There are many unexpected insights that come into view when I'm in the bicycle saddle. Many of the poetic variety have to do with the sense of freedom achieved when propelling myself.
But when the weather changes, so does my perspective. It's still gorgeous out there. There are views that make me stop and fish out the camera, like this purply-rose sky and the two snow-heavy spruce trees pointing into it.
|North of MacKinnon Ravine, today|
But with the glory, there is a keen sense of weakness, of marginalization. A cyclist's lane actually disappears into snow and slush. Trails are not cleared as quickly as main streets. Sidewalks over bridges are pockmarked lunar surfaces. Even with winter tires, the act of turning a corner or moving from one car tire track into another can be enough to send my back tire out from under me. And then a split second of terror as my pedal-clipped boot fights to get loose and find the ground to prevent a fall. It's a story to which metal-encased cyborg car drivers are oblivious.
When you fall down, get right back up!
That piece of hockey rink wisdom is imparted to all of us, hockey or not, when, as children, adolescents, or young adults we have to figure out how to deal with setbacks and failure and that sense that we are the narrators but not the whole story.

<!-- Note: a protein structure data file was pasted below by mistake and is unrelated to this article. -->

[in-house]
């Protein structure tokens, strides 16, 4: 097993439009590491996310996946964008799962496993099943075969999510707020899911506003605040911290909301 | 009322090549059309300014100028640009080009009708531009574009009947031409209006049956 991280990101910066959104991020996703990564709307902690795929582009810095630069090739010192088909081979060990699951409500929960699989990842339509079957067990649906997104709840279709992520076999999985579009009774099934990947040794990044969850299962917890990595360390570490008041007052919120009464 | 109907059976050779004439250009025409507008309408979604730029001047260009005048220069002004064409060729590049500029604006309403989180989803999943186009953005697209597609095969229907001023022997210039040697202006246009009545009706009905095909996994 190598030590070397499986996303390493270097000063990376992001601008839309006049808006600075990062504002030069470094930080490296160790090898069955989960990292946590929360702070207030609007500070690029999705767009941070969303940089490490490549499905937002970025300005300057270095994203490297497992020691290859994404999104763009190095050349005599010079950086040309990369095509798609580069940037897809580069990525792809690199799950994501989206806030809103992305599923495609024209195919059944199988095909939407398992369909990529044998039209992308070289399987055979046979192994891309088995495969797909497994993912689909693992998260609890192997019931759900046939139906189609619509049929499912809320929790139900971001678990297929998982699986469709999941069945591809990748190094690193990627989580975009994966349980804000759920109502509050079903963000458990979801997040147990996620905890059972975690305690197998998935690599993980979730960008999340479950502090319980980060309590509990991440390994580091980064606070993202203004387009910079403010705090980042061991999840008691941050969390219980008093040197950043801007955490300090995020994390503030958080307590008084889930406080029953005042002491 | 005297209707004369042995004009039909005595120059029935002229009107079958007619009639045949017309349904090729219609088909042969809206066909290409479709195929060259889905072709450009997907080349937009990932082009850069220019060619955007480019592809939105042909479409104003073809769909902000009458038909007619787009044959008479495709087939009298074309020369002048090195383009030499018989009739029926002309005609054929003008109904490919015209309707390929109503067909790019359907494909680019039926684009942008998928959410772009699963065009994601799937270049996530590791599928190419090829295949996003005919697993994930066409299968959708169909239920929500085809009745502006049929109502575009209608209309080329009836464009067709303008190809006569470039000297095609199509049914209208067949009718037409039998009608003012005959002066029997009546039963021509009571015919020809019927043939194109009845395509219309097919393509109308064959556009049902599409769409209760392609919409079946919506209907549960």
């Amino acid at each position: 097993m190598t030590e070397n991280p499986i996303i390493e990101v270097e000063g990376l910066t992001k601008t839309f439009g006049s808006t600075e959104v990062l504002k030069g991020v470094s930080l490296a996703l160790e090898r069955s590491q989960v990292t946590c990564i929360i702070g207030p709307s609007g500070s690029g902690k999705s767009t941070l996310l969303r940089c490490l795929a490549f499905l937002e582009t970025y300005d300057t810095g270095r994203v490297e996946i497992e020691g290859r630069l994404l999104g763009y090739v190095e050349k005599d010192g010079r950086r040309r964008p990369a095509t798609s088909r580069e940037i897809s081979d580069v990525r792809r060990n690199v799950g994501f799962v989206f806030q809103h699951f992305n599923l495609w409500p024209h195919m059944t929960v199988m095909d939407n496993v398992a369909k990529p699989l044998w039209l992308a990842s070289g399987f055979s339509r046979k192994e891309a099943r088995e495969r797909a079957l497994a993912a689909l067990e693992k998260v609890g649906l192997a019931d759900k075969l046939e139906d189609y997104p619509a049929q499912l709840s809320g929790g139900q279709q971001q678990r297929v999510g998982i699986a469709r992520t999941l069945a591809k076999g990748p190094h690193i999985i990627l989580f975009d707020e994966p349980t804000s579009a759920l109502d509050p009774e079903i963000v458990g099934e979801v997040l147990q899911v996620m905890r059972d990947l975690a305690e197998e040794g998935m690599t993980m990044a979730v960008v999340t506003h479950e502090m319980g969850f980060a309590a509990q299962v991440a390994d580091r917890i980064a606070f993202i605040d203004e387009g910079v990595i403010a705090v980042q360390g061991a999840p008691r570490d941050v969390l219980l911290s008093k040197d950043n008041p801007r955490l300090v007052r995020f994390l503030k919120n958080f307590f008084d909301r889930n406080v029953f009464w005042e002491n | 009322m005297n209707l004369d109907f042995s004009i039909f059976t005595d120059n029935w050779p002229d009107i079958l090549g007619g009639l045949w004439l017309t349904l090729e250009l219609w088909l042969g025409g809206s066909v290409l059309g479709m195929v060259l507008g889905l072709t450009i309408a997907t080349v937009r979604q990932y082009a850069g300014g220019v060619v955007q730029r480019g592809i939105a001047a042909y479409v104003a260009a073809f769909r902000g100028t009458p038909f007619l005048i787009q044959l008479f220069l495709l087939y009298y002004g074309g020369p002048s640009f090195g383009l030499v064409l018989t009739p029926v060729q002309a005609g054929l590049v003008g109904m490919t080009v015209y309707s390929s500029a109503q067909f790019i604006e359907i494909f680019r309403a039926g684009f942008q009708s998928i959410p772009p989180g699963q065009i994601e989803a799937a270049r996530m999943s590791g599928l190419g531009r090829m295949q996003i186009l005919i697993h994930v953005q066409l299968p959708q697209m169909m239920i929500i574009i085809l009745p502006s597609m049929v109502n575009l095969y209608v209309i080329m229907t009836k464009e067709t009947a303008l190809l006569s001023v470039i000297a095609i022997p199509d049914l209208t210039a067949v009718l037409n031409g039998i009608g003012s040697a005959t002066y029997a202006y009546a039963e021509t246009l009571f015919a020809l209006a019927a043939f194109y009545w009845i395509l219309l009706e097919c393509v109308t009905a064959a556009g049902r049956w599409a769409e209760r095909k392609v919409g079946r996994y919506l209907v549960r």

Thoughts of falling off my bike echo those scenes, but they also prefigure the ones to come, when falling can be much more serious. Or fatal.
Senior citizens live everywhere with obstacles that threaten to bring them down. A dog-eared carpet, the threshold into an elevator, the speed of those whipping by, a dog, ice, a wet floor, an incline, stairs, a door not held open, a misplaced walker, a chair not replaced, and on an on. A maze of hazards not seen by the world that moves on its metalled tracks.
Tonight as I cycled home through a stunning snowfall, I cut into the parking lot at Andy's IGA on 142 St. I glided across the ice, watching the illuminated snowflakes and their shadows dart this way and that, when an oldtimer walked out from beside his car. Our lives intersected for the time it took to exhange a look and these words.
"Good evening," I said through my balaclava. "Nice night for a ride!"
"Huh! I don't think so," he returned with a smile, adding, "I've got an artifical hip and if I fall at my age, I'm not getting back up."
My thoughts went everywhere, but I simply said: "That's the best thing. Just stay upright, sir."
"Have a good night," he said. "Have a good adventure."
That adventure can get lonely when it's one step at a time.
|Self-portrait, Nov. 8, 2012|